From On the Economy by Jared Bernstein:
I couldn’t jam everything I’ve been thinking about these questions about technology, work and wages into a single piece, so just a few (tantalizing) bullet points on other dimensions of what I think is a fascinating line of inquiry.
–A lot of how people think about these issues is impressionistic, based on amazing advances in consumer electronics. The absolutely remarkable things that this small, thin smartphone in my pocket (the quite awesome Samsung Galaxy 3, fyi) can do must be economically transformative, right? That’s certainly the Tom Friedman view of the world, but it’s largely assertion that doesn’t always match up with the facts.
–That is, the argument that technology is driving wage or employment trends is a lot more elusive than you’d think. As Larry Mishel points out here, the wage trends don’t consistently move the way the tech story predicts. Research associated with economist David Autor initially made a compelling case that technology was displacing workers in the middle of the occupation scale. But while that theory roughly fit the data in the 1990s (see first two figures here), it doesn’t work in the 1980s or, more importantly given the subsequent dispersion of technology, the 2000s (see Autor’s own Figure 1 here).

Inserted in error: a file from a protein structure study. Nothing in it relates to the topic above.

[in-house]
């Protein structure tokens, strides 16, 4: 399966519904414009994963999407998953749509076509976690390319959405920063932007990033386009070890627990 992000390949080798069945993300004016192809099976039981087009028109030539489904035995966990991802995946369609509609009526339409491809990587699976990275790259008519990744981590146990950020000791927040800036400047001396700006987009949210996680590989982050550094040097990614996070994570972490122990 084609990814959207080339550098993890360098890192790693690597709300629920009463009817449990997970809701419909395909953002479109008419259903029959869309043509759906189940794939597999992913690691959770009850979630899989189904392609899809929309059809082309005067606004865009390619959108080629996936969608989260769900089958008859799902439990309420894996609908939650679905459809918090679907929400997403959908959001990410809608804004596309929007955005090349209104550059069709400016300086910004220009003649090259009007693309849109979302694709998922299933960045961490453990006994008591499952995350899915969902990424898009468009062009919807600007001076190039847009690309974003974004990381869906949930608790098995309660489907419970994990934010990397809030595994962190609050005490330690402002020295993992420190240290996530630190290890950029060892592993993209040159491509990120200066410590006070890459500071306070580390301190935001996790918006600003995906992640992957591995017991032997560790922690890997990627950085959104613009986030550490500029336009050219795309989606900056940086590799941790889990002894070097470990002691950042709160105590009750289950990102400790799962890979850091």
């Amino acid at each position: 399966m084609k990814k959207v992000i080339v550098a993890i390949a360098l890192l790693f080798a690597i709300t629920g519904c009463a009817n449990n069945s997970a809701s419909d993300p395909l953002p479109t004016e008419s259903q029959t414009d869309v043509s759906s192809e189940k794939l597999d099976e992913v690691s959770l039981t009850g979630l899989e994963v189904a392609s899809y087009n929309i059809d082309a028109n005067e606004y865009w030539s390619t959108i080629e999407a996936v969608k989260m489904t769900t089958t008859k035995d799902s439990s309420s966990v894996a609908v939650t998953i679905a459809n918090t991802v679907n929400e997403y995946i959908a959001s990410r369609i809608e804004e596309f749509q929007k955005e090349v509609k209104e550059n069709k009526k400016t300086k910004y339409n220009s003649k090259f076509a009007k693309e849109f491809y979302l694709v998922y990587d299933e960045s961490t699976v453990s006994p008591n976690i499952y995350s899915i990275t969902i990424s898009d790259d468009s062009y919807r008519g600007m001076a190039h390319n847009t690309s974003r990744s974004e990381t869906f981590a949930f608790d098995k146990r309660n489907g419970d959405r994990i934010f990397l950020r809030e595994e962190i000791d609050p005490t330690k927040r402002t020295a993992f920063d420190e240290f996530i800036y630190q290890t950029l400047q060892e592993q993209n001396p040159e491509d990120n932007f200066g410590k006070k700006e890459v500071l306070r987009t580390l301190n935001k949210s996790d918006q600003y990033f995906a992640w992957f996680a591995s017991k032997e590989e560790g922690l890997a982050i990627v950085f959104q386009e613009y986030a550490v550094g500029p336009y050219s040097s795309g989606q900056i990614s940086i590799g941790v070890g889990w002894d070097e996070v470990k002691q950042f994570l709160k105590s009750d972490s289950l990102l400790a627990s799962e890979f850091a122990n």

–There’s newer research suggesting that the demand for skilled workers has actually decelerated in recent years. Beaudry, Green, and Sand present an exhaustive and rigorous statistical analysis of skill demands over the last three decades. They look at tasks, jobs, and earnings, and find that the demand for skilled workers “underwent a reversal” around 2000. The growth in the share of high-skill, high “cognition” (using Autor’s tasks framework), and high-wage occupations stagnated in the 2000s, where the share of college grads kept growing. “That means,” as Green told me, “that the probability that a newly graduating BA will get one of these jobs is declining sharply.” And as more highly skilled workers are displaced, they moved down the job scale, hurting the job prospects of less-skilled workers who now have to compete with those “…displaced from cognitive occupations.”
All of which is highly inconsistent with the idea that underlies all of this tech stuff: we’re surrounded by amazing devices with massive informational and communications capacity. Surely, their ascendency has changed skill demands, wage trends, and reduced the employability of many.